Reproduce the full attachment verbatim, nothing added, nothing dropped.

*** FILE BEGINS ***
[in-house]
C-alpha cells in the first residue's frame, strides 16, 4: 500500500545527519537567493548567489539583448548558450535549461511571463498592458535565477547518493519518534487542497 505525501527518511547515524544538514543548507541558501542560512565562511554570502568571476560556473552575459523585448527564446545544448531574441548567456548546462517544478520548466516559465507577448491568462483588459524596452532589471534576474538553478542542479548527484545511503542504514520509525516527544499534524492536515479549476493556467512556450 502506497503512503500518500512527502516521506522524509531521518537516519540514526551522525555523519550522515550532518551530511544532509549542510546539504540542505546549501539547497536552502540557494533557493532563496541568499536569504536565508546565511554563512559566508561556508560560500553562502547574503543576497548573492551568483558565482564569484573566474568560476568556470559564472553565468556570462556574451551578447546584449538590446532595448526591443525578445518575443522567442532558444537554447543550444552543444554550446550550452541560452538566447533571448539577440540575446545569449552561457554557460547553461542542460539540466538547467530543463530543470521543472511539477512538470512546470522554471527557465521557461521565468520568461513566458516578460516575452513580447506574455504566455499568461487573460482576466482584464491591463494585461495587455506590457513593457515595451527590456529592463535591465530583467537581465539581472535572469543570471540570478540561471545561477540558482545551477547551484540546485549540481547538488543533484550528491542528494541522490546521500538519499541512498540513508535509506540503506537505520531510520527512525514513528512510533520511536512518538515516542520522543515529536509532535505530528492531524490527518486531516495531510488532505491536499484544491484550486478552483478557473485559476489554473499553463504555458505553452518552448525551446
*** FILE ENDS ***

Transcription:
[in-house]
C-alpha cells in the first residue's frame, strides 16, 4: 500500500545527519537567493548567489539583448548558450535549461511571463498592458535565477547518493519518534487542497 505525501527518511547515524544538514543548507541558501542560512565562511554570502568571476560556473552575459523585448527564446545544448531574441548567456548546462517544478520548466516559465507577448491568462483588459524596452532589471534576474538553478542542479548527484545511503542504514520509525516527544499534524492536515479549476493556467512556450 502506497503512503500518500512527502516521506522524509531521518537516519540514526551522525555523519550522515550532518551530511544532509549542510546539504540542505546549501539547497536552502540557494533557493532563496541568499536569504536565508546565511554563512559566508561556508560560500553562502547574503543576497548573492551568483558565482564569484573566474568560476568556470559564472553565468556570462556574451551578447546584449538590446532595448526591443525578445518575443522567442532558444537554447543550444552543444554550446550550452541560452538566447533571448539577440540575446545569449552561457554557460547553461542542460539540466538547467530543463530543470521543472511539477512538470512546470522554471527557465521557461521565468520568461513566458516578460516575452513580447506574455504566455499568461487573460482576466482584464491591463494585461495587455506590457513593457515595451527590456529592463535591465530583467537581465539581472535572469543570471540570478540561471545561477540558482545551477547551484540546485549540481547538488543533484550528491542528494541522490546521500538519499541512498540513508535509506540503506537505520531510520527512525514513528512510533520511536512518538515516542520522543515529536509532535505530528492531524490527518486531516495531510488532505491536499484544491484550486478552483478557473485559476489554473499553463504555458505553452518552448525551446